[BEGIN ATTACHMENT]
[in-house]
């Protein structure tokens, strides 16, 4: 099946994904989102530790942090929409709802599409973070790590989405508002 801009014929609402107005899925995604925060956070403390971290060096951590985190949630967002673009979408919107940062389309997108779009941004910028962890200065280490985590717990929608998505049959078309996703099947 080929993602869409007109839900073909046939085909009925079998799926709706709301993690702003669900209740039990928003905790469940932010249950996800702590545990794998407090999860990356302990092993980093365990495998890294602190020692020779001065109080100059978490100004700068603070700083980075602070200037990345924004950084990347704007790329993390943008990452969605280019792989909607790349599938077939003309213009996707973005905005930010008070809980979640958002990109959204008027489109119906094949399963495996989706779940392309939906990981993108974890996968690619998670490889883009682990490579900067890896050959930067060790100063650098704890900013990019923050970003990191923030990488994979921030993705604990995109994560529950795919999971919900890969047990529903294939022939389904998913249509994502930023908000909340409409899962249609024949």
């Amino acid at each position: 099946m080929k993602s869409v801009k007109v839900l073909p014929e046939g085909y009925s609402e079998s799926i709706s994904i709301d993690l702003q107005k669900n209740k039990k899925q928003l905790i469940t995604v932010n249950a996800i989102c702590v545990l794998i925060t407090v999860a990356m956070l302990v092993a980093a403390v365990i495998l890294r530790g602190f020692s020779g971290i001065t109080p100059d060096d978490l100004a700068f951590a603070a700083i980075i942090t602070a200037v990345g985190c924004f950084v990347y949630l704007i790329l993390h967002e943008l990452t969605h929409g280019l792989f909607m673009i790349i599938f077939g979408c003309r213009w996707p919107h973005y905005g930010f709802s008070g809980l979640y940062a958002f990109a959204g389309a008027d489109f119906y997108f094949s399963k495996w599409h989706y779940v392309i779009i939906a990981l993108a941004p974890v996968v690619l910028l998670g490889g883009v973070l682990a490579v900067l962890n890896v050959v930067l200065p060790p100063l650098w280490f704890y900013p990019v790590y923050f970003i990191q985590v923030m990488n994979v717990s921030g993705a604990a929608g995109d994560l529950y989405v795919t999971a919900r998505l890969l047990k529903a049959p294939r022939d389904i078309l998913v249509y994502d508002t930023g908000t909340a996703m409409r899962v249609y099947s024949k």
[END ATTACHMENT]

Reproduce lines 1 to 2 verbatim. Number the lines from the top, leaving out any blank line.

[in-house]
């Protein structure tokens, strides 16, 4: 099946994904989102530790942090929409709802599409973070790590989405508002 801009014929609402107005899925995604925060956070403390971290060096951590985190949630967002673009979408919107940062389309997108779009941004910028962890200065280490985590717990929608998505049959078309996703099947 080929993602869409007109839900073909046939085909009925079998799926709706709301993690702003669900209740039990928003905790469940932010249950996800702590545990794998407090999860990356302990092993980093365990495998890294602190020692020779001065109080100059978490100004700068603070700083980075602070200037990345924004950084990347704007790329993390943008990452969605280019792989909607790349599938077939003309213009996707973005905005930010008070809980979640958002990109959204008027489109119906094949399963495996989706779940392309939906990981993108974890996968690619998670490889883009682990490579900067890896050959930067060790100063650098704890900013990019923050970003990191923030990488994979921030993705604990995109994560529950795919999971919900890969047990529903294939022939389904998913249509994502930023908000909340409409899962249609024949």